ASL: I think my favorite part of my new book is the complicated escape plot that the enlisted men from the Arnold Expedition concocted not only to break-out of their prison in Quebec but to capture the city. I do not believe that this story has ever been told before. I also like my brief description of the ceremony that brought the body of the American general Richard Montgomery from Quebec to New York City. You can read this account starting on page 163 of chapter 4 of my new book.

About the Book
Hundreds of Men followed Colonel Benedict Arnold northward on his famous expedition to capture Quebec in late December 1775. They joined with General Richard Montgomery, but after Montgomery was killed by enemy fire, his men retreated. Arnold's troops, however, continued fighting after Arnold fell wounded and only surrendered when hopelessly outnumbered and trapped inside the city. Who were these men and what became of them? Arthur Lefkowitz answers these questions in his fresh and compelling Benedict Arnold in the Company of Heroes.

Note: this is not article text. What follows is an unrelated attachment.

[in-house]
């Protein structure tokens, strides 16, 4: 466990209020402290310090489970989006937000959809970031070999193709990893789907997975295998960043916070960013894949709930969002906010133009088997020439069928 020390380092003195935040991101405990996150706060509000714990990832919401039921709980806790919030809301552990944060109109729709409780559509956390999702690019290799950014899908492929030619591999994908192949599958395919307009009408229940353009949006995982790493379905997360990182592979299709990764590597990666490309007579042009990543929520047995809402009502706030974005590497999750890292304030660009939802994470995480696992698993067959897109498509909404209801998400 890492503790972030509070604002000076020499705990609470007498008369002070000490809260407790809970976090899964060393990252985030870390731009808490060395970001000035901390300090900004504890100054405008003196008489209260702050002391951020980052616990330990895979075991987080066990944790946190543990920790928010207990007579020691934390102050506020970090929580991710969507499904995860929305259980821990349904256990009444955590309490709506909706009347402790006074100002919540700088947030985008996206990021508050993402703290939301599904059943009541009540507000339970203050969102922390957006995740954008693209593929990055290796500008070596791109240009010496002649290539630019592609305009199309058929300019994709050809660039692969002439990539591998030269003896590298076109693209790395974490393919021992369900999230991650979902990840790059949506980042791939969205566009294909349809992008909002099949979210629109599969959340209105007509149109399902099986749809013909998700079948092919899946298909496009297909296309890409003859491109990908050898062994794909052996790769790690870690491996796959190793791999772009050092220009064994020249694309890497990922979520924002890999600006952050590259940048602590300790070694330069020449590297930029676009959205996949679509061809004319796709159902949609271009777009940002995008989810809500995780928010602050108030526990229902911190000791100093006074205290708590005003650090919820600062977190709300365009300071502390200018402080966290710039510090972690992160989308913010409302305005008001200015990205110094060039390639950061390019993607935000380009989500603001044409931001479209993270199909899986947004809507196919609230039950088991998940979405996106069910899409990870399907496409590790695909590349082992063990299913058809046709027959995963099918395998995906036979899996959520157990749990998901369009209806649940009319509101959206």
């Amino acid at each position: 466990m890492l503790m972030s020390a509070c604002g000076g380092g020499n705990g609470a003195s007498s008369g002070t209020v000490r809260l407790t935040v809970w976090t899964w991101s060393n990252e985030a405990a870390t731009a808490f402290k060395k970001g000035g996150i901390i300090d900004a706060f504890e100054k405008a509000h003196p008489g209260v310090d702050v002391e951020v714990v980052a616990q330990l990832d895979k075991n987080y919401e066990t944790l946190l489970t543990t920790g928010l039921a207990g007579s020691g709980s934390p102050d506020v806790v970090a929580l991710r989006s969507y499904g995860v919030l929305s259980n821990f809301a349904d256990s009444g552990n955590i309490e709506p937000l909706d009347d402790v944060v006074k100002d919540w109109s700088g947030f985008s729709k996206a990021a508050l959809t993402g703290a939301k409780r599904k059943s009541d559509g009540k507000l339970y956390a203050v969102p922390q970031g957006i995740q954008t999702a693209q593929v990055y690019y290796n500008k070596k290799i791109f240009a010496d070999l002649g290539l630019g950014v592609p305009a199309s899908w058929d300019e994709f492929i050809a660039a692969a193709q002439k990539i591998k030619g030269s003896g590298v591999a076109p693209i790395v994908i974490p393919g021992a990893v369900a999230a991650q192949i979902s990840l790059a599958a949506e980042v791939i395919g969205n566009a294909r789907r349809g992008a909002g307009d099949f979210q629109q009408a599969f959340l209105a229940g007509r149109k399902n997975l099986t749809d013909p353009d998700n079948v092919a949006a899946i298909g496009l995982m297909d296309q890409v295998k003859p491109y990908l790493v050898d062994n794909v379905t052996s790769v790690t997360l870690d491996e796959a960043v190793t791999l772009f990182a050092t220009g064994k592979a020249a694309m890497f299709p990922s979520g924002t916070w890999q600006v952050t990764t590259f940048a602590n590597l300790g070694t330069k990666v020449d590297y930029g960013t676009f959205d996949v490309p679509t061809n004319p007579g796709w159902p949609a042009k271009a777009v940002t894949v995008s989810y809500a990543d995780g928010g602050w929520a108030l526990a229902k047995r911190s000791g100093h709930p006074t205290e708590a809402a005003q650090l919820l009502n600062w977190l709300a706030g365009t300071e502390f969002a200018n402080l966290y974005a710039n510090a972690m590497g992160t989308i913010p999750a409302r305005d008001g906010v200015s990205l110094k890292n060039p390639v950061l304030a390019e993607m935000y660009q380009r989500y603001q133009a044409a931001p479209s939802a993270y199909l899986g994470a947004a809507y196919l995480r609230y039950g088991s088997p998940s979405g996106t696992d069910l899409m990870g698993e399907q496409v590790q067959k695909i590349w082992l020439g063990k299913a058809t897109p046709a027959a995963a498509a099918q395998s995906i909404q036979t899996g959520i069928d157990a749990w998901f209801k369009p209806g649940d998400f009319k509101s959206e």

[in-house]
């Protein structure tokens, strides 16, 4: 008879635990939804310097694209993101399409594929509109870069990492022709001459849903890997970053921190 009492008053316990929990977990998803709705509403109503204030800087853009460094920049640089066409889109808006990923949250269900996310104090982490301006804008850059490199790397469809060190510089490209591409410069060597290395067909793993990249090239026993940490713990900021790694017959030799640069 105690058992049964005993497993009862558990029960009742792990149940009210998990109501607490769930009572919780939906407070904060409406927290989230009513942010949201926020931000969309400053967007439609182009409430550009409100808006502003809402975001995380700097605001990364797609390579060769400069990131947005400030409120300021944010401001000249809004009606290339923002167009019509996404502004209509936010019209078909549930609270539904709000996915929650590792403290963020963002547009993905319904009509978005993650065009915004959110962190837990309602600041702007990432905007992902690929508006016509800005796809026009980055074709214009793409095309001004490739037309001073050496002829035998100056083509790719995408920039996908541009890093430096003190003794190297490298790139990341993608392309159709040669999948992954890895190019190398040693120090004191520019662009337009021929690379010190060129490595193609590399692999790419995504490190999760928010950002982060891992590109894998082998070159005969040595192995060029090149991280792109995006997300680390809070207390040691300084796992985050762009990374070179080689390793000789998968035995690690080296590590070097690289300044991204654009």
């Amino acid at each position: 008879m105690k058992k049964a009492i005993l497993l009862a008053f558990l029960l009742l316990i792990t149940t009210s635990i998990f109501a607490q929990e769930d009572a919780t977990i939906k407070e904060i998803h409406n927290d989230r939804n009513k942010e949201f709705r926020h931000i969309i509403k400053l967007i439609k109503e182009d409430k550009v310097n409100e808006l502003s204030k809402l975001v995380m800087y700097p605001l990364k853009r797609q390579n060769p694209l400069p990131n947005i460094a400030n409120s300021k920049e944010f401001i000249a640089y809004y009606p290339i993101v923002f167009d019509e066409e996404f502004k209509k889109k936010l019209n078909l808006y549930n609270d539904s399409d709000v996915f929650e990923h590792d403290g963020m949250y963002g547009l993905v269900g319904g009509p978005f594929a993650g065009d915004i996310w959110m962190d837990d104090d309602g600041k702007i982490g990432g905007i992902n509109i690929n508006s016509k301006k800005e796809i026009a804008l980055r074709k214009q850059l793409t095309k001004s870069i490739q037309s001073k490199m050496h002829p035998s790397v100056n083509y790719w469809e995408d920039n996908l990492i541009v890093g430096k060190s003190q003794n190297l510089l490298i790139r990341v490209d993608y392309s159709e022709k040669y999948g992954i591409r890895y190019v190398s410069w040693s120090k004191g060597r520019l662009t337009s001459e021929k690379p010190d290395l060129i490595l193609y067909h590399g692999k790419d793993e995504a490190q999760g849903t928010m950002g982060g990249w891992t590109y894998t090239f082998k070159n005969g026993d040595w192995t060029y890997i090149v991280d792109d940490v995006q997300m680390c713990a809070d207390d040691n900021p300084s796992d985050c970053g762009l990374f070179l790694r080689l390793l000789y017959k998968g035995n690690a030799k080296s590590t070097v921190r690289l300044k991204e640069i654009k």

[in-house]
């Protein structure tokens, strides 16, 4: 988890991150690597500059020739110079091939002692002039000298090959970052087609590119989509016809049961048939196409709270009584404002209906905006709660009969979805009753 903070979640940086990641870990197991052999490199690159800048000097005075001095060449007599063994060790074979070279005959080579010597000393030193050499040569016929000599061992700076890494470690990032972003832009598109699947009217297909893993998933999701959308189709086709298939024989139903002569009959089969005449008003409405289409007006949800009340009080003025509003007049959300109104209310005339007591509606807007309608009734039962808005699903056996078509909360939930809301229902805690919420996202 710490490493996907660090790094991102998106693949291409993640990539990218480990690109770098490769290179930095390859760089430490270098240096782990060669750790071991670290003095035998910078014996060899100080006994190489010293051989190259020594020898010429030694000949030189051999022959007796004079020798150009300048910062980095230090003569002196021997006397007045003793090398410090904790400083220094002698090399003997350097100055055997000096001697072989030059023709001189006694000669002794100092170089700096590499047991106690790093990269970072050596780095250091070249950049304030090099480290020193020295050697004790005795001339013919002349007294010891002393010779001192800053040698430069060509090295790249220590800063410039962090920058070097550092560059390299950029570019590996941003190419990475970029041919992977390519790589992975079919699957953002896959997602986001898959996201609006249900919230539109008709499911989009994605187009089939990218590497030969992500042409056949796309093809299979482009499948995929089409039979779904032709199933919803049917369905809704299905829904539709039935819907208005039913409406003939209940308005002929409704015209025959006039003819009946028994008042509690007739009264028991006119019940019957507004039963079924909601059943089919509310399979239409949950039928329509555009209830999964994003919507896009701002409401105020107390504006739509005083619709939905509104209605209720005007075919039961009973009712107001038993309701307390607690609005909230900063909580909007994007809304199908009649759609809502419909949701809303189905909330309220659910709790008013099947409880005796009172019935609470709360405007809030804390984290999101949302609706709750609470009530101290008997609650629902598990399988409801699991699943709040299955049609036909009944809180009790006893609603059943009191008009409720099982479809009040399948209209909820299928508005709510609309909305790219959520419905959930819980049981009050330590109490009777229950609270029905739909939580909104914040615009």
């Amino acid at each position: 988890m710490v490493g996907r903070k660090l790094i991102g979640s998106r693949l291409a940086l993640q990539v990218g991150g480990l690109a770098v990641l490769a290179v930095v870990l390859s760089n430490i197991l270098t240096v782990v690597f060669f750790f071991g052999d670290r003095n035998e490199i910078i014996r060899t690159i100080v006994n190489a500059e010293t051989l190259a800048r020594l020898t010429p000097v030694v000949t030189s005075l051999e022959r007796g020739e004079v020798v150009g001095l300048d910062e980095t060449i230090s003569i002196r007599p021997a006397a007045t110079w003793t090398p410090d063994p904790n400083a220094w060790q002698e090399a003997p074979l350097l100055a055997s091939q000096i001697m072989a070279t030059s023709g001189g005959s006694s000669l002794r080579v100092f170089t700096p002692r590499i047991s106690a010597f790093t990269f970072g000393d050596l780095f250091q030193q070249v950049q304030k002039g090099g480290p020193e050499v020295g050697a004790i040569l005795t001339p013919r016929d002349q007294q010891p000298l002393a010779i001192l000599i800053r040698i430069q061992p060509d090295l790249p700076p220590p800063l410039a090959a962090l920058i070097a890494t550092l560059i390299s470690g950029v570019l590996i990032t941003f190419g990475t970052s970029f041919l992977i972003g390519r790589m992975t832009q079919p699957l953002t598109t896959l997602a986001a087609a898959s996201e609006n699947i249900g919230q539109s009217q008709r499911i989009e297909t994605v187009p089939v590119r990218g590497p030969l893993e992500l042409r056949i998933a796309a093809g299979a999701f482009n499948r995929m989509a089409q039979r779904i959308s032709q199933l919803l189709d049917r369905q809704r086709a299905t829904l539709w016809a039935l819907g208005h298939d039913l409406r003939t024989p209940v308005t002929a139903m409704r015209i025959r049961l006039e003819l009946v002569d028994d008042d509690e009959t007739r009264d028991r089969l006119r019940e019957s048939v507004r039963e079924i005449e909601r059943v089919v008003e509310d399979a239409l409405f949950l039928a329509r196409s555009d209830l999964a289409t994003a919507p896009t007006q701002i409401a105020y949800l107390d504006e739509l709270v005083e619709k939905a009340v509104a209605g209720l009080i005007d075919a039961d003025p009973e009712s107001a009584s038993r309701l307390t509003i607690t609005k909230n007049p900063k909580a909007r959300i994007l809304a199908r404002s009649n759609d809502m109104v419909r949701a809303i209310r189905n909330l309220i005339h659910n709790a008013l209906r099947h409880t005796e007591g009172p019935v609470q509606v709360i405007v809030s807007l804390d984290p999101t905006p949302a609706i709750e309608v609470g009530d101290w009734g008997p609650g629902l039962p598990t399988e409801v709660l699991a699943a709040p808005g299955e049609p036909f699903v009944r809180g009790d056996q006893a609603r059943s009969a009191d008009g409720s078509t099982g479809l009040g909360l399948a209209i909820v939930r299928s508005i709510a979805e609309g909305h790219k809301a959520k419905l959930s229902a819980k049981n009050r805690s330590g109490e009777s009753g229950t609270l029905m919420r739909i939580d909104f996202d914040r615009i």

An award-winning writer on the American Revolution, Lefkowitz spent years searching through archival materials to paint splendid and compelling portraits of Arnold's amazing cast of veterans whose fates offer a fascinating glimpse into the lives of early American patriots. His original monograph begins with an overview of the failed Canadian invasion before following these men into prison (where some devised intricate plots to break out and even seize weapons to capture the city). Despite their hardships, many returned to the rebel army to continue their fight for independence.